Last month, the American Food and Drug Administration (FDA) received a report that a 13-year-old consumed hand sanitiser packaged in a liquor bottle by a distiller.
The alcohol wasn’t denatured, so it tasted like regular drinking liquor, according to the FDA.
Now the agency is asking US companies to make sure that their sanitisers taste disgusting.
“It is important that hand sanitiser be manufactured in a way that makes them unpalatable to people, especially young children, and that they are appropriately labeled to discourage accidental or intentional ingestion,” FDA Commissioner Stephen M. Hahn said in a statement.
Companies around the country, many of them distilleries, have switched gears to meet a demand for hand sanitiser during the coronavirus pandemic, including the makers of Klipdrift and the Spier winery in South Africa.
In the US more than 1,500 new companies have registered with the FDA to produce the cleanser in the past few months.
In response to the more flexible temporary FDA rules that are aimed at meeting the demand for sanitisers, American industry leaders and congressional members have reached out to the FDA over the need for companies to use denatured alcohol for their sanitisers.
Hand sanitiser helps fight the coronavirus, but young children have been ingesting it.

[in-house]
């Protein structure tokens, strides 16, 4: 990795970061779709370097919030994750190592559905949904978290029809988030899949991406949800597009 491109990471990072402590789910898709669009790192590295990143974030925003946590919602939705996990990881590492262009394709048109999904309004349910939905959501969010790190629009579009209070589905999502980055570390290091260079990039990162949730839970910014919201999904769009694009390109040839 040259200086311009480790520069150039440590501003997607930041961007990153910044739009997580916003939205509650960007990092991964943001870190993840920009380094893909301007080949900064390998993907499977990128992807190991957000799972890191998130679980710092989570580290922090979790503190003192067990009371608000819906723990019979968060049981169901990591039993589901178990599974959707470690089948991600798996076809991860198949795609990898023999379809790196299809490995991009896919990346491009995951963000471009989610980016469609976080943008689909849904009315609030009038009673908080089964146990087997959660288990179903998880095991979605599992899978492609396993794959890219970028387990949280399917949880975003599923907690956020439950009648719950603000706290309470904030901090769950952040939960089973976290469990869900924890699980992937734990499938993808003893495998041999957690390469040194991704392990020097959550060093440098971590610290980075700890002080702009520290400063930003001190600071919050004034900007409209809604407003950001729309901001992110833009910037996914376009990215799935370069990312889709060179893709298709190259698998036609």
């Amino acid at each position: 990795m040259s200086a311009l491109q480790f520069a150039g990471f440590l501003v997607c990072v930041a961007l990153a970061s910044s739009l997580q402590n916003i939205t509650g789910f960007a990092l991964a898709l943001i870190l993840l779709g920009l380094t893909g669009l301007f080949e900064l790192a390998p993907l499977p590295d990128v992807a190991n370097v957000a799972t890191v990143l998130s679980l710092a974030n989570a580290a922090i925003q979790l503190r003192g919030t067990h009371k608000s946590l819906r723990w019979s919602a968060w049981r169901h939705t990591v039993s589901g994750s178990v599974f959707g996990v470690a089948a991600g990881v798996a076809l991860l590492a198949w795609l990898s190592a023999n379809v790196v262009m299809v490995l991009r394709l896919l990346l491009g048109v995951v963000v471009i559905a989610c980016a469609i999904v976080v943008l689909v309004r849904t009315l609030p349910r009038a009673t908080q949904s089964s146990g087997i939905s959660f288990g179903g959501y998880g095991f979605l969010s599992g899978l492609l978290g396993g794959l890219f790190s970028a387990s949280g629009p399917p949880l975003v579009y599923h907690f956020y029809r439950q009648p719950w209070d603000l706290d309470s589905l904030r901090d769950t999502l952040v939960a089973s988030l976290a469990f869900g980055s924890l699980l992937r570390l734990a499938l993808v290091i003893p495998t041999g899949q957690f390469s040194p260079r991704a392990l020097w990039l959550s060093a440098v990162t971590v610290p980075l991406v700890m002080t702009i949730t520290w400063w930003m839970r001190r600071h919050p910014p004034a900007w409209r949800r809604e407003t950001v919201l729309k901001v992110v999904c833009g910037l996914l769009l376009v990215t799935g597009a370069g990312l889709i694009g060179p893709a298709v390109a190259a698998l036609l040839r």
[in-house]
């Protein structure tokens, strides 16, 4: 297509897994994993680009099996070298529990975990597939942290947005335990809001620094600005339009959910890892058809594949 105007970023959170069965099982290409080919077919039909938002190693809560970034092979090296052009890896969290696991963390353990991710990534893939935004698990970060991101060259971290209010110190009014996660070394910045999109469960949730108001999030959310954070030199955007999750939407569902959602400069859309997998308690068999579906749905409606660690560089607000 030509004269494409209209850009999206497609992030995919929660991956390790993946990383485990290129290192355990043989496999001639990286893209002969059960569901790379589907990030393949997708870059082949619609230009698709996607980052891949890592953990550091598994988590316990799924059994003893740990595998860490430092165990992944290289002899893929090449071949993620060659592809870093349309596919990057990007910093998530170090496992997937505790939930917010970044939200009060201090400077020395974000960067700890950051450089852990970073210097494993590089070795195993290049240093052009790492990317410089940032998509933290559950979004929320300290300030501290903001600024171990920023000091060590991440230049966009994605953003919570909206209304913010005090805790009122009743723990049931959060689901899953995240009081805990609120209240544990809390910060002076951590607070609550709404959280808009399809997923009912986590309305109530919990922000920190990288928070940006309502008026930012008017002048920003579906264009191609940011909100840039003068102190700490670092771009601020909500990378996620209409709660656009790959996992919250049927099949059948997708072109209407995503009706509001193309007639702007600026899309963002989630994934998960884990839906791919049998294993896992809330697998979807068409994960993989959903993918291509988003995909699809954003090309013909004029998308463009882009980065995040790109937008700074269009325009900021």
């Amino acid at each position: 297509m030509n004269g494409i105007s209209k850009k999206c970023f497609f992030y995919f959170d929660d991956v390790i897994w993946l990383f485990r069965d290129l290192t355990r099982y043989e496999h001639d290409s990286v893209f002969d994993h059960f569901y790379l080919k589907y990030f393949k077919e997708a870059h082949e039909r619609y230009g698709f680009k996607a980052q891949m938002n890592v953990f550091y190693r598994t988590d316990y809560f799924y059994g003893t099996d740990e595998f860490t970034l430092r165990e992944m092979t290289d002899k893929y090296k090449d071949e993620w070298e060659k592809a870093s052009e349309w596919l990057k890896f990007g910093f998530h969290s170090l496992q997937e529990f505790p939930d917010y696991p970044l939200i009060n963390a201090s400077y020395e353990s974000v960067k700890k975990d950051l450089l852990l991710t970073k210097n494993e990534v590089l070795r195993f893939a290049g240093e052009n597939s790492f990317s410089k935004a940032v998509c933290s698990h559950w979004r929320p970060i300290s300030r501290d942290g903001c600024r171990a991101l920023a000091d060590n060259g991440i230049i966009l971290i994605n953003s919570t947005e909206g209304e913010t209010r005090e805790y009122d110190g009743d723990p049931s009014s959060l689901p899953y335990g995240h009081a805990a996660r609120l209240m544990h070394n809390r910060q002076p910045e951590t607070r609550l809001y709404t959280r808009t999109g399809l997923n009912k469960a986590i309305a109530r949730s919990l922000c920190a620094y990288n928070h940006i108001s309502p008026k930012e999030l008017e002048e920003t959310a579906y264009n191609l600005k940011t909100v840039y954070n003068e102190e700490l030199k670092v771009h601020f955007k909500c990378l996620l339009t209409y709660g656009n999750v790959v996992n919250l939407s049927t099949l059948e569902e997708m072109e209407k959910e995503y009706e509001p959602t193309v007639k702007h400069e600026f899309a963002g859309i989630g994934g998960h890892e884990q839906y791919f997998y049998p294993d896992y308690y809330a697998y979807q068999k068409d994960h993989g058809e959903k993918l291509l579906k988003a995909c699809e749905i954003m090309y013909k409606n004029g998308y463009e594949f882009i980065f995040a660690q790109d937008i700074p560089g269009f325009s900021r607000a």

The number of calls made last month to America’s National Poison Data System last related to hand sanitiser increased by 79% compared to March 2019, the statement said. Most of the calls involved unintentional exposures in children 5-years-old and younger.
Ingesting even a small amount of hand sanitiser can be fatal for young children, according to the FDA.
“Adding denaturants to the alcohol renders the product more bitter and less appealing to ingest, particularly for young children,” the FDA said in a statement. “While the agency understands the economic and business reasons behind foregoing this step in the manufacturing process, such an approach undermines the agency’s mission of helping to ensure the safety of FDA-regulated products for consumer use, which is the FDA’s top priority.”
In addition to how the sanitiser is made, the agency is also reminding businesses to make sure their bottles are in compliance with regulations.
The agency has also found some companies making false claims about what the cleanser can do.
It sent a warning letter to Prefense LLC for selling its product with claims it could protect users from germs “with just one application per day.”
The company’s webpage also states that Prefense can, “protect you from pathogens up to 24 hours or for 10 hand washes,” according to the FDA.
“The FDA is not aware of any evidence that hand sanitizer products can protect consumers for 24 hours or after multiple hand-washings,” the statement said. “These types of claims may put consumers at risk by leading to a false sense of security and resulting in infrequent hand washing or hand sanitizing.”